Oncology social worker: This professional provides a variety of services, which may include counseling patients and families in discharge planning (transferring care from the hospital to home) and home care, helping with coping skills and lifestyle changes, and facilitating support groups. Social workers  are also trained to help people living with cancer cope with financial concerns and provide links to community resources.
Social workers often possess a Masters in Social Work (MSW) degree. The MSW program is typically two years in length and includes course work in human growth and development, social policies and programs, methods of practice, and social research. Most programs require at least 900 hours of supervised fieldwork. Oncology social workers receive specialized training in cancer care through continuing education and on-the-job experience.
Pathologist: A pathologist is a medical doctor who specializes in interpreting laboratory tests and evaluating cells, tissues, and organs to diagnose disease. A pathologist is responsible for interpreting the results of biopsies (removal of tissue for examination under a microscope) and laboratory tests. A pathologist's recommendations provide the final diagnosis of cancer. Although a pathologist usually works directly with the treating oncologist, a person with cancer may never meet his or her pathologist.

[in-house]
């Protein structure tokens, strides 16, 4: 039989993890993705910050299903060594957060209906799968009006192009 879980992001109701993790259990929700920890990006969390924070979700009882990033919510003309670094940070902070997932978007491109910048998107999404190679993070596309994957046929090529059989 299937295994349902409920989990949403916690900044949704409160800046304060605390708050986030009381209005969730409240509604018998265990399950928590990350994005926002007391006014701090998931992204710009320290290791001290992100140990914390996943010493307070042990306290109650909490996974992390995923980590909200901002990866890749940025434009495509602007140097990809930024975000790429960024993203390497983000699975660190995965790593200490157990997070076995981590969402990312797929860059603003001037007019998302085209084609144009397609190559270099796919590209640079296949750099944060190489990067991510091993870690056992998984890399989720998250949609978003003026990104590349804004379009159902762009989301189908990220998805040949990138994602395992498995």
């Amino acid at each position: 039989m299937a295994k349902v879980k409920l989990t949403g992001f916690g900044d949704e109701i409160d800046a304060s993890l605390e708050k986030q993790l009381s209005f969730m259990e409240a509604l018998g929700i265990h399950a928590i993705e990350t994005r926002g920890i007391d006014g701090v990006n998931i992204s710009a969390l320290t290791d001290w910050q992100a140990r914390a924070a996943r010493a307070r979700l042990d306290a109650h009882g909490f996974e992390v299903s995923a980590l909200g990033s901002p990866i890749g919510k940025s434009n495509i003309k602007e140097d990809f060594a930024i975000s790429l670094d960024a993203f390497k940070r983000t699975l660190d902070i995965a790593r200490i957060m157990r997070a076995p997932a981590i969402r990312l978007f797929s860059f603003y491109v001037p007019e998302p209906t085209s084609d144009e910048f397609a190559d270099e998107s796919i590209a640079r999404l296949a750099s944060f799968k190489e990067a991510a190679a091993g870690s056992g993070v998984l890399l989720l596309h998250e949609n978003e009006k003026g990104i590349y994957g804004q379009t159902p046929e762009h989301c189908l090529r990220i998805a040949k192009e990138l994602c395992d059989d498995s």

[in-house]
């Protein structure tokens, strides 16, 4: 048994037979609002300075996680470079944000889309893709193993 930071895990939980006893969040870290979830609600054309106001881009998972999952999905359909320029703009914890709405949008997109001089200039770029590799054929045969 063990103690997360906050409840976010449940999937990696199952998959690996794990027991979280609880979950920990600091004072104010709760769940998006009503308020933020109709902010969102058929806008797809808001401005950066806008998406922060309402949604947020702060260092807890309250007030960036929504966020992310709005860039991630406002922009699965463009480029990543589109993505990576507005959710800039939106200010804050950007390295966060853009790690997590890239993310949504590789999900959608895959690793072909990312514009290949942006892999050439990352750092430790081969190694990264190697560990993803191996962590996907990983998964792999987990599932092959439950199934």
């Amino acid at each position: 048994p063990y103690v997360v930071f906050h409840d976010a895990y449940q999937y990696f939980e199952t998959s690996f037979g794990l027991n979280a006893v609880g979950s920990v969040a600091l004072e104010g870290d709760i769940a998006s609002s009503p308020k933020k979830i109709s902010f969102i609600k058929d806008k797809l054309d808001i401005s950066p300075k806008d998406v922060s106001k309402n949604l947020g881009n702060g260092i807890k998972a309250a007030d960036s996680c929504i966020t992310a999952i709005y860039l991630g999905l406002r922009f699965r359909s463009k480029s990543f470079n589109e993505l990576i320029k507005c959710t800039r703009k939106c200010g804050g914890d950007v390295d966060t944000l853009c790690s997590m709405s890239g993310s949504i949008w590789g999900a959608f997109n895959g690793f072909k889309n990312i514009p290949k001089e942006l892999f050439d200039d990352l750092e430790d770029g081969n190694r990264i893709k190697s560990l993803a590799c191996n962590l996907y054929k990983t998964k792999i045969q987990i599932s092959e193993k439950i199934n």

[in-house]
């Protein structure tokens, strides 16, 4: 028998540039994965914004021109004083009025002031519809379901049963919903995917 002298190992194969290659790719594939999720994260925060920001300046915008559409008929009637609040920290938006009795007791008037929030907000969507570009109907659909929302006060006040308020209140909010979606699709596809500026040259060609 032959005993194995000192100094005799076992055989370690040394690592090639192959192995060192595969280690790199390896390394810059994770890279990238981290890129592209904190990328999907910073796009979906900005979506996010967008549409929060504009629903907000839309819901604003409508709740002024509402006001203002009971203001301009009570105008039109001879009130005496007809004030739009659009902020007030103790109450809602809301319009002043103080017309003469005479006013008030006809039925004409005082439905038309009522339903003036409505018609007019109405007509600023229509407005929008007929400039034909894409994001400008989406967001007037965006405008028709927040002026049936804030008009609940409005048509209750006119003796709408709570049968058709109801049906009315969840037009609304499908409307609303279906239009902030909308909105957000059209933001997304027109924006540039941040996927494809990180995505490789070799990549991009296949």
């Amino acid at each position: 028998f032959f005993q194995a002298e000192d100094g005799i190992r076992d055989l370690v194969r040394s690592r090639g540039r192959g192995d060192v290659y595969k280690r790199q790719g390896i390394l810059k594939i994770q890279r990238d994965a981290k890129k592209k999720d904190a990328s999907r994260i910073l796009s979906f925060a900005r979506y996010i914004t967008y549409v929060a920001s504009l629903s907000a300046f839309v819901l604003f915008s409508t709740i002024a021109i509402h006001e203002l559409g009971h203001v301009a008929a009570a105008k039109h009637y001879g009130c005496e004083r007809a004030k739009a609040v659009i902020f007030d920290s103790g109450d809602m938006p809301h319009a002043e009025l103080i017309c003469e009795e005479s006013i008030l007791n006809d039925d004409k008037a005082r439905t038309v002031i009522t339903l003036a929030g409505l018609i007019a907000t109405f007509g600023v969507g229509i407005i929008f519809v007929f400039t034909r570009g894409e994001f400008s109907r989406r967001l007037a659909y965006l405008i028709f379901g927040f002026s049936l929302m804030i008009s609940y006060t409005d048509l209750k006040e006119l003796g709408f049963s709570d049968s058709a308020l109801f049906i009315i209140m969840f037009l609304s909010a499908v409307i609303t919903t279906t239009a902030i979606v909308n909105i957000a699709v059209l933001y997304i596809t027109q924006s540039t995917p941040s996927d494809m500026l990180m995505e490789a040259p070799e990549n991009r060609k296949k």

Dietitian: This food and nutrition professional answers questions about nutrition and helps people with cancer plan menus to cope with special needs. For example, a dietitian may teach a person with head and neck cancer how to prepare liquid food after surgery. In hospitals and other health care facilities, the dietitian provides medical nutrition therapy. A registered dietitian (RD) has completed an accredited practice program (usually six to 12 months) and passed a national examination.
Diagnostic radiologist: This professional is a medical doctor who specializes in performing imaging tests to diagnose disease. A diagnostic radiologist is responsible for reviewing requests for x-rays, ultrasound tests, magnetic resonance imaging (MRI) tests, and magnetic resonance angiography (MRA) tests, performing procedures, and interpreting results.
Rehabilitation therapist: This includes physical, occupational, speech, or recreational therapists who help patients return to their highest level of independence. For example, rehabilitation therapists may help people with brain tumors regain speech and independence or help women with breast cancer learn exercises to regain strength after a mastectomy.
Chaplain: A chaplain is a trained member of the clergy who offers spiritual support and rituals for patients and their families, facilitates support groups, and offers support in health crisis situations. Most hospitals have clergy on staff who work with people of all faiths. Some people may prefer to work with their own clergy person.
Patient navigator: This is a person who helps guide patients, survivors, families, and caregivers through the health care system. Navigators offer numerous services including arranging financial support, transportation and child care during treatment; coordinating care among several doctors; and providing emotional support.
Last Updated: April 20, 2012